Travelogue, Day 4: ARMOR

[Each day I’m publishing little excerpts of an ongoing travelogue I’m writing about GDC, ¬†games and my work here. The full piece will be for sale when it’s finished, but the daily excerpts will be available to all. If you’ve missed previous installments, just check prior entries on this website.]

If I’m being honest, even though I go GDC every year and I love it, it makes me a little scared. Suddenly the internet is real, and it’s all around me. My double life — where I do a thing on the internet all day that very few people in my real-life physical space know about or care about — suddenly resolves. The world is full of game developers. The people I’ve never met who read my drunk tweets are here.

It’s strange the way you can instantly recognize crowds of game developers. You just know who your people are by looking. You hear a lot about the clothes: Black tee, collared shirt or checked shirt, but it’s not even really even about that. Something about the pairing of wiry beard and small curly ponytail. Or of speckle of razor rash with metal gauge earrings. Terrifyingly tall, gangly vikings in weird hats, or reedy folk with 90s haircuts — the blonde bowl, buzzed underneath. There are women and they have furry animal backpacks, dyed hair, aggressive shoes.

It’s strange to be frightened of these people: This is a mecca of the meek who’ve inherited. We are all such obviously misfits, escapists, weirdos. We’re nerds, even when you can’t tell by looking at us. Every year I have conversations after talks with people for whom approaching a stranger is such a genuine challenge that they tremble while speaking. They look around anxiously as they talk, they struggle for words. By the end of the week I do things like that, too, overwhelmed and on edge. There are just too many people here.

I never know why anyone is looking at me or coming up to me: Because they recognize me from the internet? If so, are they the kind of person who likes my work, or are they one of those people on NeoGAF? Are they going to confront me about my perceived disrespect for the game industry or about some flippant Tweet I’ve made (this has happened, two or three times, and it is rattling)?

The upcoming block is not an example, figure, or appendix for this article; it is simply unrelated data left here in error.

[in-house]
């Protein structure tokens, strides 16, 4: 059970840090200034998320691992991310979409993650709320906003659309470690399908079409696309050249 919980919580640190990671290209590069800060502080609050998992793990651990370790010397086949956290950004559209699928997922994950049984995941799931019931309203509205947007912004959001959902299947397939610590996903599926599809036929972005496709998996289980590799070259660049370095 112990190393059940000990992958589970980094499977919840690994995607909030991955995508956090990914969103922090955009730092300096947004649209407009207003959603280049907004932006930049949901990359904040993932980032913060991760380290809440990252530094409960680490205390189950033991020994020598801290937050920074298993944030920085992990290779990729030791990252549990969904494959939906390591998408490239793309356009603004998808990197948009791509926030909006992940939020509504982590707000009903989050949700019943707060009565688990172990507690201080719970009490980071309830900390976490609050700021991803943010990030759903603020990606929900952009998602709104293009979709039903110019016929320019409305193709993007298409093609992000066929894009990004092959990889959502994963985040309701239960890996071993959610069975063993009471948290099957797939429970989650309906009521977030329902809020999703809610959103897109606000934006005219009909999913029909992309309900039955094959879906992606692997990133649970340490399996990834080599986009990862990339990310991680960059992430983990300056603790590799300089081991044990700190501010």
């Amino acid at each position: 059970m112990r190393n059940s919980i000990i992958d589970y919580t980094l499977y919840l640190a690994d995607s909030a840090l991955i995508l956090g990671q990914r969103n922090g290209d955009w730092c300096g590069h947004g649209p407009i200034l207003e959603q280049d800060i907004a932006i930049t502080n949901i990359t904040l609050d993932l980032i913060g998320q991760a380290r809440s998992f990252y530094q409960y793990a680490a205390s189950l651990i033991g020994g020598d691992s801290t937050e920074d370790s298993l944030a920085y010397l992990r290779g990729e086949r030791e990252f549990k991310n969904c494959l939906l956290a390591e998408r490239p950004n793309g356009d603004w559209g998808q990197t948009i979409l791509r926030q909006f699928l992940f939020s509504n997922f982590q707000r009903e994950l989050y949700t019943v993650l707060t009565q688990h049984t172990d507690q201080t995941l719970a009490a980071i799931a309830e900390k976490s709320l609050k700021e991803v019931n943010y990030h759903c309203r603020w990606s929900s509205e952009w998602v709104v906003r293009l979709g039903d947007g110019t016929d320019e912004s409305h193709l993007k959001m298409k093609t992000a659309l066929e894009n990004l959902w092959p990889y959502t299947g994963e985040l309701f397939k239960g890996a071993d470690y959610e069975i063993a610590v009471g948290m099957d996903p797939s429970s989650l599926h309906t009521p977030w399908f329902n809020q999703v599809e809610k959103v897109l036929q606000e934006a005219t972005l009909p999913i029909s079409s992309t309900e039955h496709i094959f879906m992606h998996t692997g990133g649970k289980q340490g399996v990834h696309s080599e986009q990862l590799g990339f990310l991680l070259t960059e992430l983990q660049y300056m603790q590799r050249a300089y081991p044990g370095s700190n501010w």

I also have dyed hair and aggressive shoes, I must admit. Fashion is armor for women here. It used to be that wearing lipstick or a dress or heels in this world was dangerous. You would be presumed to be a girlfriend. Or a PR girl. These guys, the ones who class up their high-octane logo tees with a blazer, would see you as a potential conquest. You were asking for it. In the expensive parties, late at night after lots of alcohol, someone will mutter the word bitch under their breath.

These days the big hair and aggressive shoes are my way of saying “I fucking dare you.”

That darkness underlies my time in the industry less and less, though. I think. It just feels brighter and gentler here, somehow. It will take a little while for me to feel really safe, but I… think it might be okay. I hear my name called from an escalator and it doesn’t sound like an epithet. I turn and someone is waving.

There are allies and there are hugs. This week I’ll tell you all about them.